"It's a disaster," Badway said. "I just can't believe they screwed up so badly."

Facebook declined to comment.

Nasdaq has set aside more than $13 million to deal with potential claims against the exchange, said Credit Agricole Securities analyst Rob Rutschow. He said there is fear that "Nasdaq has tarnished its reputation with potential companies looking to IPO, and that additional legal costs are possible."

The legal backlash has already begun. On Tuesday, Maryland investor Phillip Goldberg sued the stock exchange in federal court in New York, accusing it of failing to timely execute trades, causing him and others to lose money. The suit seeks class-action status.

Regulators also are putting the trades and the Wall Street players under scrutiny.

The Massachusetts Secretary of State, which regulates the securities industry in that state, issued subpoenas to Morgan Stanley regarding the bank's analyst discussions with "certain institutional investors about the revenue prospects for Facebook" before last week's IPO.

In Washington, SEC Chairwoman Schapiro said the agency needed to examine issues raised by Facebook's IPO.

"I think there is a lot of reason to have confidence in our markets and in the integrity of how they operate, but there are issues that we need to look at specifically with respect to Facebook," Schapiro told reporters.

Morgan Stanley defended its actions, saying it was "in compliance with all applicable regulations."

The bank added that "a significant number of research analysts" in the syndicate of banks taking Facebook to market "reduced their earnings views to reflect their estimate of the impact of the new information. These revised views were taken into account in the pricing of the IPO."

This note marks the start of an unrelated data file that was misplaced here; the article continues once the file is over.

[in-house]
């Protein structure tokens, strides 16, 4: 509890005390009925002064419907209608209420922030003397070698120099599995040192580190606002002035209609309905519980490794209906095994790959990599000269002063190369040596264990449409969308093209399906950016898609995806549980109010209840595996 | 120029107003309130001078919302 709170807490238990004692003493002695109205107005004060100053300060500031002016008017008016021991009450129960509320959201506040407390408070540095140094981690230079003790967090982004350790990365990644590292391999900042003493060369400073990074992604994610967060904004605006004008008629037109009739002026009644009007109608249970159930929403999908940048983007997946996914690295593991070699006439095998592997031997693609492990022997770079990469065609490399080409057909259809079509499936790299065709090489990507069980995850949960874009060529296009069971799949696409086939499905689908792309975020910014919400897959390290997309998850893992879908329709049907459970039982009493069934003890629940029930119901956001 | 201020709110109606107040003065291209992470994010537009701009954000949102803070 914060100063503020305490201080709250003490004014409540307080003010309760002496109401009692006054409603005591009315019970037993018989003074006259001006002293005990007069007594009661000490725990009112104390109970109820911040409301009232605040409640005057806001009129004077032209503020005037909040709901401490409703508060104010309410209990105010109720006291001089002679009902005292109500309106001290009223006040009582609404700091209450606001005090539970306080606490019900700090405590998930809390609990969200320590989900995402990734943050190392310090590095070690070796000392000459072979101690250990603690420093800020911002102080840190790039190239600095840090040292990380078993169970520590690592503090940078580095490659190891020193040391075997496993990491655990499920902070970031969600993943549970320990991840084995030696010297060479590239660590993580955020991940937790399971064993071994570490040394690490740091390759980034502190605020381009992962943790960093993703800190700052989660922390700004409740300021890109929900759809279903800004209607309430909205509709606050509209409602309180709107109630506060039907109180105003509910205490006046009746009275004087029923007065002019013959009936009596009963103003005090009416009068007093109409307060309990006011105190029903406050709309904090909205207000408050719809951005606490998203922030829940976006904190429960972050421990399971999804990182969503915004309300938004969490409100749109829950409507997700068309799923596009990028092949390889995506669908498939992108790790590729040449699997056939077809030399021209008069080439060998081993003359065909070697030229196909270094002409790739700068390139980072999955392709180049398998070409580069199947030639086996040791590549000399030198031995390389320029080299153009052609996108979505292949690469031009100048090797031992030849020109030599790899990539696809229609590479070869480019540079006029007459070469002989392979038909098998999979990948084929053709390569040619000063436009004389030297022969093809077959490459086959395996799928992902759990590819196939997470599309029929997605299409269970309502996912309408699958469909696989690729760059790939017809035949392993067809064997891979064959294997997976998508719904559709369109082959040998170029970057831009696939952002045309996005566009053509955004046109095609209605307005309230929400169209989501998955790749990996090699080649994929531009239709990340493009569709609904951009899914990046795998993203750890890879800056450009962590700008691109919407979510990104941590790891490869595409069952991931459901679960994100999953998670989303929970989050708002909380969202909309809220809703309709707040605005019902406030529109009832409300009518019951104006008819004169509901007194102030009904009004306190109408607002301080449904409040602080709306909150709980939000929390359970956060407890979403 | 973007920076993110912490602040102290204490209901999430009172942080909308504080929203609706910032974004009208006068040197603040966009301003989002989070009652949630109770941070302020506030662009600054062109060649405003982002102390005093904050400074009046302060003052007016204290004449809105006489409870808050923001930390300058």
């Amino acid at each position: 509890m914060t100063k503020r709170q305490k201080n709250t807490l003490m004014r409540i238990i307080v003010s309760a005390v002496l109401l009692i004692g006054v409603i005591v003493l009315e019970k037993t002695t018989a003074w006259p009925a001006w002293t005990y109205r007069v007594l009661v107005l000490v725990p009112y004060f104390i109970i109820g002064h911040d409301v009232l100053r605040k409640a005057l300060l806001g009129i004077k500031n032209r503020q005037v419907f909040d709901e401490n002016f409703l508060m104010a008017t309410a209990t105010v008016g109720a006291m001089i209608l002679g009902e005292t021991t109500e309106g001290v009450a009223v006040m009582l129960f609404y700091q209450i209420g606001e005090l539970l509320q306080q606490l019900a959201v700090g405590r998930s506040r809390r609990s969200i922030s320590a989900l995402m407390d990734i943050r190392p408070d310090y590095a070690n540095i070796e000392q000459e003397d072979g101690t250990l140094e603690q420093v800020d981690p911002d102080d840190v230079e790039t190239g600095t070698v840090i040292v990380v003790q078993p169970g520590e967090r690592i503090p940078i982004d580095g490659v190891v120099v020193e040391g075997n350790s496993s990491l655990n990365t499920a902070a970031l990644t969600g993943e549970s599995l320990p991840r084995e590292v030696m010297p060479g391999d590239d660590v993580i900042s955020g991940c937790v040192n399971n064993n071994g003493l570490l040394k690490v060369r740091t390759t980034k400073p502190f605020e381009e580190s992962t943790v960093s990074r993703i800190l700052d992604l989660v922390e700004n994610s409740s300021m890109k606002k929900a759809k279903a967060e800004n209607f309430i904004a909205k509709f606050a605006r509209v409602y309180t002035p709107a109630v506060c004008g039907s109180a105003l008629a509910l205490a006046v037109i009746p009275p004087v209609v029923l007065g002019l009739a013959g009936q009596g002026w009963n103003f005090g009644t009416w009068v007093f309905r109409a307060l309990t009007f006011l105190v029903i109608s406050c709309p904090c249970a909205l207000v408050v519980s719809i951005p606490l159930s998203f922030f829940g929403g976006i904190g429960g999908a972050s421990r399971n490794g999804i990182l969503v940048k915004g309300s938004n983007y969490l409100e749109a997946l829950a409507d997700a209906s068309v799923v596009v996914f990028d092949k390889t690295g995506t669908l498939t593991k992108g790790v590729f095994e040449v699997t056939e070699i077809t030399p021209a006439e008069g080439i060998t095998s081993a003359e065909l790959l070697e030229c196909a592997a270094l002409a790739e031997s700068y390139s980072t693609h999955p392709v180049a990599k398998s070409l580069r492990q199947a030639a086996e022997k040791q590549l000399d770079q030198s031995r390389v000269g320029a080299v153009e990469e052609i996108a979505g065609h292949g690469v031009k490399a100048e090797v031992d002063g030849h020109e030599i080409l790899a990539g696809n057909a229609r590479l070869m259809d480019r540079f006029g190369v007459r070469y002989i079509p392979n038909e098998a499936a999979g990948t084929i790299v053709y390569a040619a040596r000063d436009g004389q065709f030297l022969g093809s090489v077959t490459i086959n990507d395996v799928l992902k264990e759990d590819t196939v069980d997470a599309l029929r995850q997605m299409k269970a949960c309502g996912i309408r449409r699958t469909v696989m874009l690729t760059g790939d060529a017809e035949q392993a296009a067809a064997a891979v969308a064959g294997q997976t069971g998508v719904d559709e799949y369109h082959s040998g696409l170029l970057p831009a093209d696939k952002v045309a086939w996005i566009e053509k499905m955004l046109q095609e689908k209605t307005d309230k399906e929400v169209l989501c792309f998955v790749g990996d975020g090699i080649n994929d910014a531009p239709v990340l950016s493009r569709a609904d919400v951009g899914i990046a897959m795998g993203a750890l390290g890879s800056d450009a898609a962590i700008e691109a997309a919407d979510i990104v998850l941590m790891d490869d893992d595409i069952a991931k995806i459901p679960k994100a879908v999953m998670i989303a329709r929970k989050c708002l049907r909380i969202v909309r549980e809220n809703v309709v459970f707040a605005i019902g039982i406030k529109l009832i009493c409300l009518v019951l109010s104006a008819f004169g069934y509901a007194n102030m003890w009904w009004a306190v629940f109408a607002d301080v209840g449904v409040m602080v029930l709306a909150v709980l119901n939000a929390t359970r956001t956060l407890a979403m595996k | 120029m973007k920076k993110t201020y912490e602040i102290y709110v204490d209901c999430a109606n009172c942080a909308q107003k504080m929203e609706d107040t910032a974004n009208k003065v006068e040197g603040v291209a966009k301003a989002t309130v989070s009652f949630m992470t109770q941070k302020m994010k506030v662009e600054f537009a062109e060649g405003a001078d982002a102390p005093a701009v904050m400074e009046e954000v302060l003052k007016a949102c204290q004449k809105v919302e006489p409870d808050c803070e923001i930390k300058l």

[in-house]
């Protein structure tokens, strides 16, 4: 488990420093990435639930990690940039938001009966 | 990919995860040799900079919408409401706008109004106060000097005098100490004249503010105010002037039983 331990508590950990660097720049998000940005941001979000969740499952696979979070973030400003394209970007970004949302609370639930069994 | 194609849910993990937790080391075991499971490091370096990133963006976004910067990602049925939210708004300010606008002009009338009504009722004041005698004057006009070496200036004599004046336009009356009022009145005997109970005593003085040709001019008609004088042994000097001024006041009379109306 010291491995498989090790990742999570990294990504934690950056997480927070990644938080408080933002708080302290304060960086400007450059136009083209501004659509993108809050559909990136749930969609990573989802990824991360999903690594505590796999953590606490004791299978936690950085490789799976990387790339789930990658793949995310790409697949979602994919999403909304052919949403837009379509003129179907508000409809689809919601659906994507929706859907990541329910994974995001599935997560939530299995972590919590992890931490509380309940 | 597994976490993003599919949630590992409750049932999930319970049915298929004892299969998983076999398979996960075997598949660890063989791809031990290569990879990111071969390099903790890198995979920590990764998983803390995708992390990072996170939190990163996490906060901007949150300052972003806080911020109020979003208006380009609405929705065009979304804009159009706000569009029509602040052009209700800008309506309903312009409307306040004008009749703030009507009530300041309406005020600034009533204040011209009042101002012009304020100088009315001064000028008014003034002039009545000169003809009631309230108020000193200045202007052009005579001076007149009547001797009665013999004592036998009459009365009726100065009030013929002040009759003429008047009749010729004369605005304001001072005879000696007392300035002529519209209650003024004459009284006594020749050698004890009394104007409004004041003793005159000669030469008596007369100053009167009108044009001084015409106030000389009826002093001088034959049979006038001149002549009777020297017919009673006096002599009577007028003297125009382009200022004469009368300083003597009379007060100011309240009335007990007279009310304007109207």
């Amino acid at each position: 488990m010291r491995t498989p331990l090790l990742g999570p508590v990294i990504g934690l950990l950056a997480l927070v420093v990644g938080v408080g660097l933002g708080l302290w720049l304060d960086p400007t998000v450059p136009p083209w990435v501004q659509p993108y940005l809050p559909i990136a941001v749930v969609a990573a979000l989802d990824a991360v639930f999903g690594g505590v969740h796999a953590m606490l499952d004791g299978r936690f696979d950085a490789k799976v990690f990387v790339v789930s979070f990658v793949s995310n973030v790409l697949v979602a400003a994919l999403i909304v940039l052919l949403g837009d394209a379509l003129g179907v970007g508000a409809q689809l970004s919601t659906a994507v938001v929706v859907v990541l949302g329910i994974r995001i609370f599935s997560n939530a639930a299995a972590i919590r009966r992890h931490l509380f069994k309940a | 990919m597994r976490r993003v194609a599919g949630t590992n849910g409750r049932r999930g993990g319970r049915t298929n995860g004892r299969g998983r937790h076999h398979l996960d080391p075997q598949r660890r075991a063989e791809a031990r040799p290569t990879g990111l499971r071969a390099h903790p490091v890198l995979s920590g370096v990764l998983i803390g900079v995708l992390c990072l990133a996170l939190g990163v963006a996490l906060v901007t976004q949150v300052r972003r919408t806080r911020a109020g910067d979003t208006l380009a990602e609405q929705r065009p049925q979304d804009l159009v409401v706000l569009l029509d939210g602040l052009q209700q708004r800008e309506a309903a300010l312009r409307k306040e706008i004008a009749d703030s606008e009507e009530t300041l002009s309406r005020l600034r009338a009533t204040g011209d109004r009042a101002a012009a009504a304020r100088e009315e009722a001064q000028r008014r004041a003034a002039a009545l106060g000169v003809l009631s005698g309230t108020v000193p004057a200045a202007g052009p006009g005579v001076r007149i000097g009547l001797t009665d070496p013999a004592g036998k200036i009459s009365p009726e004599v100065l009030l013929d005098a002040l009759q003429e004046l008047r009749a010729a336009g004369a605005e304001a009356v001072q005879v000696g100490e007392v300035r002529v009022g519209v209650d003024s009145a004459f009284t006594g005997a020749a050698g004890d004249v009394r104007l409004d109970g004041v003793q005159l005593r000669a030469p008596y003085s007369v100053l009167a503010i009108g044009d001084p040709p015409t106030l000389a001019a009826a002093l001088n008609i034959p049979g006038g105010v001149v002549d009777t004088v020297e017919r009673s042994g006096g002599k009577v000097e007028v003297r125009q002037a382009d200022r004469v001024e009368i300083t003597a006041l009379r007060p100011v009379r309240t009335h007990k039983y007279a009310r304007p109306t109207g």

Several Facebook investors said their trust in the stock market was shaken by their experiences

Niels Hansen, a 40-year-old software engineer from Murrieta, said it took him several hours Friday to determine whether his order for 100 shares at $42 had gone through.

He said all he could determine from his TD Ameritrade online account was that the order was "pending." So Hansen placed a second order for 100 shares at $39. It turned out that both orders went through — and so far the value of his investment has lost $3,000. He has held on to the shares.

"I didn't want to be left out, so I ended up getting stuck," he said. "I kept hitting 'cancel, cancel,' but it wasn't able to cancel."

TD Ameritrade said in a statement that a "small percentage" of its clients reported difficulty trading Facebook stock Friday.

Randy Wilk, 52, a real estate property manager from Oakland, said he placed an order through a broker for 230 shares but that it took four hours to discover the trade was executed at $42 a share. By that time, the stock's price had fallen back to the opening price. Wilk said he sold the shares Tuesday at a loss of about $2,500.

"This had to be the most disastrous IPO in history," Wilk said. "It was the most miserable experience I've had as an investor."

By Andrew Tangel and Stuart Pfeifer, Los Angeles Times